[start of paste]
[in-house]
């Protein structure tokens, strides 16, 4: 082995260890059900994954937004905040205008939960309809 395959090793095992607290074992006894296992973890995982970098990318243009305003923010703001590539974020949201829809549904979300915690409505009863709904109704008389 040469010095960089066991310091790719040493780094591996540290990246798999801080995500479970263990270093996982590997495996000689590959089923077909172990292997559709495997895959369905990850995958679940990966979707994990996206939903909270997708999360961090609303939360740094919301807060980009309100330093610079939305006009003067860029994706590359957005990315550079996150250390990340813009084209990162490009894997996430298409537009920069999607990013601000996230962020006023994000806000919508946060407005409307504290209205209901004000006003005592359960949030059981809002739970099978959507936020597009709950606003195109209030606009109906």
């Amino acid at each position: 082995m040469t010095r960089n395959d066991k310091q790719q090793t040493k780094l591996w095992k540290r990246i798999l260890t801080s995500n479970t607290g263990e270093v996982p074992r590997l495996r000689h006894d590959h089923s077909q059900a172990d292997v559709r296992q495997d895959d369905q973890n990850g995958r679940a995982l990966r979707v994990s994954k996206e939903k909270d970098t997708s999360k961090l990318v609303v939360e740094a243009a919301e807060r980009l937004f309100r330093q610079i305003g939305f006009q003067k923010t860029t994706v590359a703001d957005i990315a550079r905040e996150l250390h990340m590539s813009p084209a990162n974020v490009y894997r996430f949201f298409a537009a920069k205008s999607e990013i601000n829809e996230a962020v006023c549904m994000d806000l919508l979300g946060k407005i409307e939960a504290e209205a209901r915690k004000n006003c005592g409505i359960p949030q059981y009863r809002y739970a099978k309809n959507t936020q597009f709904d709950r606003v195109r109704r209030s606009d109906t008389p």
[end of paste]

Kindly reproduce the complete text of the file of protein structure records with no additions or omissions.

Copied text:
[in-house]
């Protein structure tokens, strides 16, 4: 082995260890059900994954937004905040205008939960309809 395959090793095992607290074992006894296992973890995982970098990318243009305003923010703001590539974020949201829809549904979300915690409505009863709904109704008389 040469010095960089066991310091790719040493780094591996540290990246798999801080995500479970263990270093996982590997495996000689590959089923077909172990292997559709495997895959369905990850995958679940990966979707994990996206939903909270997708999360961090609303939360740094919301807060980009309100330093610079939305006009003067860029994706590359957005990315550079996150250390990340813009084209990162490009894997996430298409537009920069999607990013601000996230962020006023994000806000919508946060407005409307504290209205209901004000006003005592359960949030059981809002739970099978959507936020597009709950606003195109209030606009109906």
């Amino acid at each position: 082995m040469t010095r960089n395959d066991k310091q790719q090793t040493k780094l591996w095992k540290r990246i798999l260890t801080s995500n479970t607290g263990e270093v996982p074992r590997l495996r000689h006894d590959h089923s077909q059900a172990d292997v559709r296992q495997d895959d369905q973890n990850g995958r679940a995982l990966r979707v994990s994954k996206e939903k909270d970098t997708s999360k961090l990318v609303v939360e740094a243009a919301e807060r980009l937004f309100r330093q610079i305003g939305f006009q003067k923010t860029t994706v590359a703001d957005i990315a550079r905040e996150l250390h990340m590539s813009p084209a990162n974020v490009y894997r996430f949201f298409a537009a920069k205008s999607e990013i601000n829809e996230a962020v006023c549904m994000d806000l919508l979300g946060k407005i409307e939960a504290e209205a209901r915690k004000n006003c005592g409505i359960p949030q059981y009863r809002y739970a099978k309809n959507t936020q597009f709904d709950r606003v195109r109704r209030s606009d109906t008389p």